Dynamic programming with interpolation, as covered in Section 14.5, can be applied to solve the problem once it is formulated in terms of the path-constrained phase space . The domain of provides the constraint . Assume that only forward progress along the path is needed; moving in the reverse direction should not be necessary. This implies that . To make bounded, an upper bound, , is usually assumed, beyond which it is known that the speed is too high to follow the path.

This results in the planning problem shown in Figure 14.27a. The system is expressed as , in which . The initial phase in is and the goal phase is . Typically, . The region shown in Figure 14.27 is contained in the first quadrant of the phase space because only positive values of and are allowed (in Figure 14.13, and could be positive or negative). This implies that all motions are to the right. The actions determine whether accelerations or decelerations will occur.

Backward value iteration with interpolation can be easily applied by discretizing and . Due to the constraint , making a Dijkstra-like version of the algorithm is straightforward. A simple wavefront propagation can even be performed, starting at and progressing backward in vertical waves until is reached. See Figure 14.27b. The backprojection (14.29) can be greatly simplified. Suppose that the -axis is discretized into regularly spaced values , , at every , for some fixed . Thus, . The index can be interpreted as the stage. Starting at , the final cost-to-go is defined as 0 if the corresponding phase represents the goal, and otherwise. At each , the values are sampled, and the cost-to-go function is represented using one-dimensional linear interpolation along the vertical axis. At each stage, the dynamic programming computation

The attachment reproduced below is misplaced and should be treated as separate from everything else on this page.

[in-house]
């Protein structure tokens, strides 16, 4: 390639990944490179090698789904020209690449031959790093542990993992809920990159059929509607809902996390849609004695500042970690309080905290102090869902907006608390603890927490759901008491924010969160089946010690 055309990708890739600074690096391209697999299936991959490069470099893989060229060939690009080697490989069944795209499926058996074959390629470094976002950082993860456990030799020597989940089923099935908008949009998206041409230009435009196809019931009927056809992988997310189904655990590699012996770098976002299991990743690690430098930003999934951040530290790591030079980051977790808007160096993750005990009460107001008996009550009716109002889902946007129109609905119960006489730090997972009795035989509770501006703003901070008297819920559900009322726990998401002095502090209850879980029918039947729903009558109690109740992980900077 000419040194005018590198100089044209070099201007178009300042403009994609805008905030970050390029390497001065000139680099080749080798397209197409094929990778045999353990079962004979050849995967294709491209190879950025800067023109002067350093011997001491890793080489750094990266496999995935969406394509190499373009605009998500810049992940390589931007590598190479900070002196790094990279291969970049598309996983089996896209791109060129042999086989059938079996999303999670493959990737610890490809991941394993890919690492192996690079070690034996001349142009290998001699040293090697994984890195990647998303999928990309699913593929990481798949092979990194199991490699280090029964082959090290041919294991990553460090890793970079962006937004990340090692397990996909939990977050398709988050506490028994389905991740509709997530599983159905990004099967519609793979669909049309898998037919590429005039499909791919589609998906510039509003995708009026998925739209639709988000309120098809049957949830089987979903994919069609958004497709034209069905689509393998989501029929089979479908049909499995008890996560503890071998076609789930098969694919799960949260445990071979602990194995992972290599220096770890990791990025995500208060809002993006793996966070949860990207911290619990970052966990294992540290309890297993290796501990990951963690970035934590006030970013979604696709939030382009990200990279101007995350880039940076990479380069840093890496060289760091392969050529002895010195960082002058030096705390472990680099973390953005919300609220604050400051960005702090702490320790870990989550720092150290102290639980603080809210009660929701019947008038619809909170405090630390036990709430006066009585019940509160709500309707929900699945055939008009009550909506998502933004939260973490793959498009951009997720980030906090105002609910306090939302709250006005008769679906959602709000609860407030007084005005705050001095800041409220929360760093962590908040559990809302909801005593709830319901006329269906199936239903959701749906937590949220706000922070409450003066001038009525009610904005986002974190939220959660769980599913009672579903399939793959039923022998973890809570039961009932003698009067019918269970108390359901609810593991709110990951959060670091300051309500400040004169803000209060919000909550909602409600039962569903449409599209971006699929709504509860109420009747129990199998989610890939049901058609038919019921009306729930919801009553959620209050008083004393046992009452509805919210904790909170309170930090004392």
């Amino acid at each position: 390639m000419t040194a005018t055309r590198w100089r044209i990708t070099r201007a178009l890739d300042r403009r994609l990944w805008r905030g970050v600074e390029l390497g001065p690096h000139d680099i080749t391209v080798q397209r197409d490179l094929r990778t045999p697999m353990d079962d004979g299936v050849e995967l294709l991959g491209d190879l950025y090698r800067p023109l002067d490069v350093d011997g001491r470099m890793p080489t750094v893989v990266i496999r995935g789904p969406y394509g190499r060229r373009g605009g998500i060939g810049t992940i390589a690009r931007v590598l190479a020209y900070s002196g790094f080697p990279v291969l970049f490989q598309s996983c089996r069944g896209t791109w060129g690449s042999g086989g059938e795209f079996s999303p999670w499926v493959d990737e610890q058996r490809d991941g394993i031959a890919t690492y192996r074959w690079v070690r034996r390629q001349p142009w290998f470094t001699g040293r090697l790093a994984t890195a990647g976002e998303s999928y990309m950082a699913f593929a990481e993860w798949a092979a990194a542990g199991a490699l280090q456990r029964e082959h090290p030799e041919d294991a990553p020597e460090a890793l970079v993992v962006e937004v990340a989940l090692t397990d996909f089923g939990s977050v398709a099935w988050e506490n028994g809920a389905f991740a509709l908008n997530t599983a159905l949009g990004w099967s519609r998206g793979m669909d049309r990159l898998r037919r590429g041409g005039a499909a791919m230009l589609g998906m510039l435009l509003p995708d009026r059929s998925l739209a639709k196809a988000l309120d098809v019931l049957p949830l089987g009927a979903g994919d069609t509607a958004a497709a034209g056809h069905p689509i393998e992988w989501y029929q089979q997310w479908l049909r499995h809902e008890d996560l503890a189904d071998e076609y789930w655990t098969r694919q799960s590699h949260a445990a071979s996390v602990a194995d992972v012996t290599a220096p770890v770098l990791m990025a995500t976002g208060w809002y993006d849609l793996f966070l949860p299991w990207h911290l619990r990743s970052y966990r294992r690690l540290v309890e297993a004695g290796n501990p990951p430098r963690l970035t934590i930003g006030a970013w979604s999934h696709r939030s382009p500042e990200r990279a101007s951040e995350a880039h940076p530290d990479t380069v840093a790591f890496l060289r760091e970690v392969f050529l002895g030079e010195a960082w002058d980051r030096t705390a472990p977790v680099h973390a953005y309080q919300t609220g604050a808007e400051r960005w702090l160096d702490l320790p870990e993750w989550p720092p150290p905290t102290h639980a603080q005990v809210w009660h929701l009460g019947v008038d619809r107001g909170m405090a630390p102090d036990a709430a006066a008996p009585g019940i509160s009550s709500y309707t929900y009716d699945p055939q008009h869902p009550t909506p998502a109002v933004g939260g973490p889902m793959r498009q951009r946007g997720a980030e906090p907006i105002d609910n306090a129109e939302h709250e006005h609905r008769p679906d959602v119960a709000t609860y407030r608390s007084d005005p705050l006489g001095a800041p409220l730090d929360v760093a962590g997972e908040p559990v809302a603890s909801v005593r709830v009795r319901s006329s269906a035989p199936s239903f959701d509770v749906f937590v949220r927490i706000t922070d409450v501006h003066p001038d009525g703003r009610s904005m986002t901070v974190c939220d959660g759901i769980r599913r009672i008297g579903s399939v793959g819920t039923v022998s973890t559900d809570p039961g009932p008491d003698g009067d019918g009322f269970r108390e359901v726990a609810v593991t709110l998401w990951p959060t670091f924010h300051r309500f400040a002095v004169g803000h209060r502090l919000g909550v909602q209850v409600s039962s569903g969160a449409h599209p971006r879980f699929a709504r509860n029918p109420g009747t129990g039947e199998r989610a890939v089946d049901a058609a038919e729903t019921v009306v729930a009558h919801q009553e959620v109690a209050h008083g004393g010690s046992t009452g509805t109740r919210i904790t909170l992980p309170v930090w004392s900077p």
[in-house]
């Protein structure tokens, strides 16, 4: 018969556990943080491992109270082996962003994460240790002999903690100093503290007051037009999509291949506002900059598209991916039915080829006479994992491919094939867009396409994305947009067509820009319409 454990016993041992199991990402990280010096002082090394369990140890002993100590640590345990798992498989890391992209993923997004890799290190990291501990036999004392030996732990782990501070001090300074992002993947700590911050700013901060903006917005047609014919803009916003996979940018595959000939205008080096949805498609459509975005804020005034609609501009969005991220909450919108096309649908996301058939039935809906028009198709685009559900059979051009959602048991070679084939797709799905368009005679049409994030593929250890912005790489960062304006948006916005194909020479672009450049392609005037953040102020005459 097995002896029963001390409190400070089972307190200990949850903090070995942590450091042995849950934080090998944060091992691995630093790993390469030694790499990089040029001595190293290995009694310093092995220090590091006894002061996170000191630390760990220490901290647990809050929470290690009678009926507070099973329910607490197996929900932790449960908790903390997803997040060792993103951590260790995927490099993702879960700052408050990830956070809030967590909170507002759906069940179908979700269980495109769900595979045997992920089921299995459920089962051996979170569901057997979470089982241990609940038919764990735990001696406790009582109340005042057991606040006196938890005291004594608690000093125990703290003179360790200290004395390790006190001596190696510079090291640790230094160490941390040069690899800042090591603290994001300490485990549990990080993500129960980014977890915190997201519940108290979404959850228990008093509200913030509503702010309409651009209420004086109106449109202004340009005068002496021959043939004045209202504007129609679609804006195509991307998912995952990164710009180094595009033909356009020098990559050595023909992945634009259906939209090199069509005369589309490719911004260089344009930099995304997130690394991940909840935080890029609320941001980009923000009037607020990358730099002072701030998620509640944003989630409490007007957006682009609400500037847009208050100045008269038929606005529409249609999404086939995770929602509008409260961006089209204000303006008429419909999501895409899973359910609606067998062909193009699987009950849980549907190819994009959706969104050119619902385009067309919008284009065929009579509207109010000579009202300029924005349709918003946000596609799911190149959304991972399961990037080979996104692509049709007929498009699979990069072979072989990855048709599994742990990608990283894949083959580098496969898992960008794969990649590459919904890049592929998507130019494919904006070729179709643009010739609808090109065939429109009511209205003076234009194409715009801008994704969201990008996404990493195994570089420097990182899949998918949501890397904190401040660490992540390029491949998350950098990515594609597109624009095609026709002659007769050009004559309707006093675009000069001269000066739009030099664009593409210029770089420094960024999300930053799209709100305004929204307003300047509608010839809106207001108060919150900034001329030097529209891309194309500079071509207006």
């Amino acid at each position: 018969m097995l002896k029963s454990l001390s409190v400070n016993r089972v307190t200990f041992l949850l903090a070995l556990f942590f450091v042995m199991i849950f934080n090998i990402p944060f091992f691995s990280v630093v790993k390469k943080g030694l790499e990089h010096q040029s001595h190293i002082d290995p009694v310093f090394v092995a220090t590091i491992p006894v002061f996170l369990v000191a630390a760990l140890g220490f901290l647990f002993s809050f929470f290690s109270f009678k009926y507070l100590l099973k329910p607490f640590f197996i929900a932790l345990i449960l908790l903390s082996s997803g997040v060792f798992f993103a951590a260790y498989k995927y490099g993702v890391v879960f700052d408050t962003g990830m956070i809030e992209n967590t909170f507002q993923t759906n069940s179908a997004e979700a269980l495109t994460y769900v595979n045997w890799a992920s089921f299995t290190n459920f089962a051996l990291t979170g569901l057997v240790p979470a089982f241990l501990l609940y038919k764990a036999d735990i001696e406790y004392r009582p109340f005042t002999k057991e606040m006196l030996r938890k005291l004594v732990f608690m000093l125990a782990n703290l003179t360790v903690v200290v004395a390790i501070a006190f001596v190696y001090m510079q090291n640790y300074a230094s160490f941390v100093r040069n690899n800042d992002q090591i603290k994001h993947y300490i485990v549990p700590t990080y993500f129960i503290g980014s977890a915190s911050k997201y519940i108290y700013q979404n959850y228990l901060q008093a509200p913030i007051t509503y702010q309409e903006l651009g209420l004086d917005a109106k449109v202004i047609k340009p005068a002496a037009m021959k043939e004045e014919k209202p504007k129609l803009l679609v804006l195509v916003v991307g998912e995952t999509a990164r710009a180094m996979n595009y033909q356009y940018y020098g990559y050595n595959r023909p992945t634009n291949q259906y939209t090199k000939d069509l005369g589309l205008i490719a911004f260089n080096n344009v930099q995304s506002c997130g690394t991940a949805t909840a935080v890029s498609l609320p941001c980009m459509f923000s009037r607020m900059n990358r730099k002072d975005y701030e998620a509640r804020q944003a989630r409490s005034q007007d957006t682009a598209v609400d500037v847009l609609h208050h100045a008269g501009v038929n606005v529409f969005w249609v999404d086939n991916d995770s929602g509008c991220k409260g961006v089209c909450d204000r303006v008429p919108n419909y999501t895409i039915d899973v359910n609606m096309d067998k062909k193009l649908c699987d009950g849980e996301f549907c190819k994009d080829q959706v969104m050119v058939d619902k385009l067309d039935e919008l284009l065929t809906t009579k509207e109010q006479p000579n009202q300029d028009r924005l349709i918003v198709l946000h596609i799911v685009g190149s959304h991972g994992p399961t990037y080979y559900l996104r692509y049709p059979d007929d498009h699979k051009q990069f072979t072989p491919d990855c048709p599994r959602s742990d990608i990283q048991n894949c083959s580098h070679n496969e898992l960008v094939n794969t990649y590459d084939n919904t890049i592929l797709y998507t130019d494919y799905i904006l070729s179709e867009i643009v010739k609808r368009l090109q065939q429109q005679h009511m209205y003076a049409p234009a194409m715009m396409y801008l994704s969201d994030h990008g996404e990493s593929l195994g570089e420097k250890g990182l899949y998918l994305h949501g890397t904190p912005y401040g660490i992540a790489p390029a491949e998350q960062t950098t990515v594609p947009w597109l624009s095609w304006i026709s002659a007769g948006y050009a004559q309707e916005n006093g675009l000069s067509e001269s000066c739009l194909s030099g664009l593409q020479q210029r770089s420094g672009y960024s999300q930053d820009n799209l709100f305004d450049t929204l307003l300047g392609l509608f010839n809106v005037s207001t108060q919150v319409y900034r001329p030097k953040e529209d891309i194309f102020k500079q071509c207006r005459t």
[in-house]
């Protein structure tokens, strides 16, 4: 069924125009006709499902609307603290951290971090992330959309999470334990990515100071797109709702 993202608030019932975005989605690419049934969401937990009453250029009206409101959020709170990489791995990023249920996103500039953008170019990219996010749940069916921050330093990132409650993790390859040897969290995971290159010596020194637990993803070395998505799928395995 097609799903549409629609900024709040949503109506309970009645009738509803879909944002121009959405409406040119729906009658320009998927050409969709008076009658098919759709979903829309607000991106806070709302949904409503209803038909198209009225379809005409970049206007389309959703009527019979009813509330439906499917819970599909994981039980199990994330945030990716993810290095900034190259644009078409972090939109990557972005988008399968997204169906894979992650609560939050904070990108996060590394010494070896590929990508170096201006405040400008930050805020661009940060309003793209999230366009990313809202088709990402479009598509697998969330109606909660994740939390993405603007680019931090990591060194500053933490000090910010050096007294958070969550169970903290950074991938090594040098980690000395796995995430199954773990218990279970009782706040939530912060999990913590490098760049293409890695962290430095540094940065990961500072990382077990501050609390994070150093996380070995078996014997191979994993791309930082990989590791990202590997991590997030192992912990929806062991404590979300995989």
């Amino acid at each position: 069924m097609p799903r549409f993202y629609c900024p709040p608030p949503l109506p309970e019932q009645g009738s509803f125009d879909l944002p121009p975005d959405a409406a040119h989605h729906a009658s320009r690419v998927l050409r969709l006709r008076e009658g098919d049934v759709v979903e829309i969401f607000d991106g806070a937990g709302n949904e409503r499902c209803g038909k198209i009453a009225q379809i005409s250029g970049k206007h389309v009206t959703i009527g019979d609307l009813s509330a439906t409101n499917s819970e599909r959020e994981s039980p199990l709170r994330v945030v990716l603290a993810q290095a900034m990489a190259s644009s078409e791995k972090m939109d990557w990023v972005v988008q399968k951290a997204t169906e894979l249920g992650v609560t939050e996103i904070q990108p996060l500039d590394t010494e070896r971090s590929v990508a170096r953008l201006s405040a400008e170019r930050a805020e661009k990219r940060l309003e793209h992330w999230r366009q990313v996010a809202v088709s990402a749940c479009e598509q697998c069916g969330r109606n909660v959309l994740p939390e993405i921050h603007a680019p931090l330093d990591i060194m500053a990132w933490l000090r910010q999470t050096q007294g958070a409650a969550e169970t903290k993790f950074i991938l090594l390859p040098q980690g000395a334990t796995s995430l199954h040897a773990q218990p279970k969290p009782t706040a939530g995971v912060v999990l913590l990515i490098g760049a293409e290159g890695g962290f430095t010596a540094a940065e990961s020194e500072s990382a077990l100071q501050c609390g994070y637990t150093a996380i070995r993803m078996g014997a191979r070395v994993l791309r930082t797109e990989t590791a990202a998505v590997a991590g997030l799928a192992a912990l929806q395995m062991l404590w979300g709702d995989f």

(14.46) |

is performed at each sample. This represents a special form of (14.27). Linear interpolation over discretized values is used to evaluate . The cost term is obtained from by computing the original state from and ; however, if the trajectory segment enters , it receives infinite cost. The computations proceed until stage , at which time the optimal cost-to-go is computed. The optimal trajectory is obtained by using the cost-to-go function at each stage as a navigation function.

The dynamic programming approach is so general that it can even be extended to path-constrained trajectory planning in the presence of higher order constraints [880]. For example, if a system is specified as , then a 3D path-constrained phase space results, in which each element is expressed as . The actions in this space are jerks, yielding for .

Steven M LaValle 2012-04-20